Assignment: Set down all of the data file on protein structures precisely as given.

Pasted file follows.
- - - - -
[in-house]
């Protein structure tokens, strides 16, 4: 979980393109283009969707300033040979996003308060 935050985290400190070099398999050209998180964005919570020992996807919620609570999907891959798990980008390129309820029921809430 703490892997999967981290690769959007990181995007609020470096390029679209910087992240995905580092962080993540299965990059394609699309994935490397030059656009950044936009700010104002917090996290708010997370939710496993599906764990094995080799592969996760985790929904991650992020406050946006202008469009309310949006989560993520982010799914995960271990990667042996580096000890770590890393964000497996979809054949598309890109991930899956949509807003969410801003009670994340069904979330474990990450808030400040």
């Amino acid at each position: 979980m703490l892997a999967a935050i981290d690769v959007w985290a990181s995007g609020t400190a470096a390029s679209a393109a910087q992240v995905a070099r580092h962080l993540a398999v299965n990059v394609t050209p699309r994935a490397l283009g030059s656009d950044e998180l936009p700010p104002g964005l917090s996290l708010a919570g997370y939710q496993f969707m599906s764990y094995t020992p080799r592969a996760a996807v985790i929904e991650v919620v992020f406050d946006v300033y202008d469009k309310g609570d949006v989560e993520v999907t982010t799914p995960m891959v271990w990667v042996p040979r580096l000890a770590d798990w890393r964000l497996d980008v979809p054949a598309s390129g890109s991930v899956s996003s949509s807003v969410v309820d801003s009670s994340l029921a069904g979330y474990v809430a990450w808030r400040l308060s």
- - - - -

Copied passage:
[in-house]
């Protein structure tokens, strides 16, 4: 979980393109283009969707300033040979996003308060 935050985290400190070099398999050209998180964005919570020992996807919620609570999907891959798990980008390129309820029921809430 703490892997999967981290690769959007990181995007609020470096390029679209910087992240995905580092962080993540299965990059394609699309994935490397030059656009950044936009700010104002917090996290708010997370939710496993599906764990094995080799592969996760985790929904991650992020406050946006202008469009309310949006989560993520982010799914995960271990990667042996580096000890770590890393964000497996979809054949598309890109991930899956949509807003969410801003009670994340069904979330474990990450808030400040």
């Amino acid at each position: 979980m703490l892997a999967a935050i981290d690769v959007w985290a990181s995007g609020t400190a470096a390029s679209a393109a910087q992240v995905a070099r580092h962080l993540a398999v299965n990059v394609t050209p699309r994935a490397l283009g030059s656009d950044e998180l936009p700010p104002g964005l917090s996290l708010a919570g997370y939710q496993f969707m599906s764990y094995t020992p080799r592969a996760a996807v985790i929904e991650v919620v992020f406050d946006v300033y202008d469009k309310g609570d949006v989560e993520v999907t982010t799914p995960m891959v271990w990667v042996p040979r580096l000890a770590d798990w890393r964000l497996d980008v979809p054949a598309s390129g890109s991930v899956s996003s949509s807003v969410v309820d801003s009670s994340l029921a069904g979330y474990v809430a990450w808030r400040l308060s």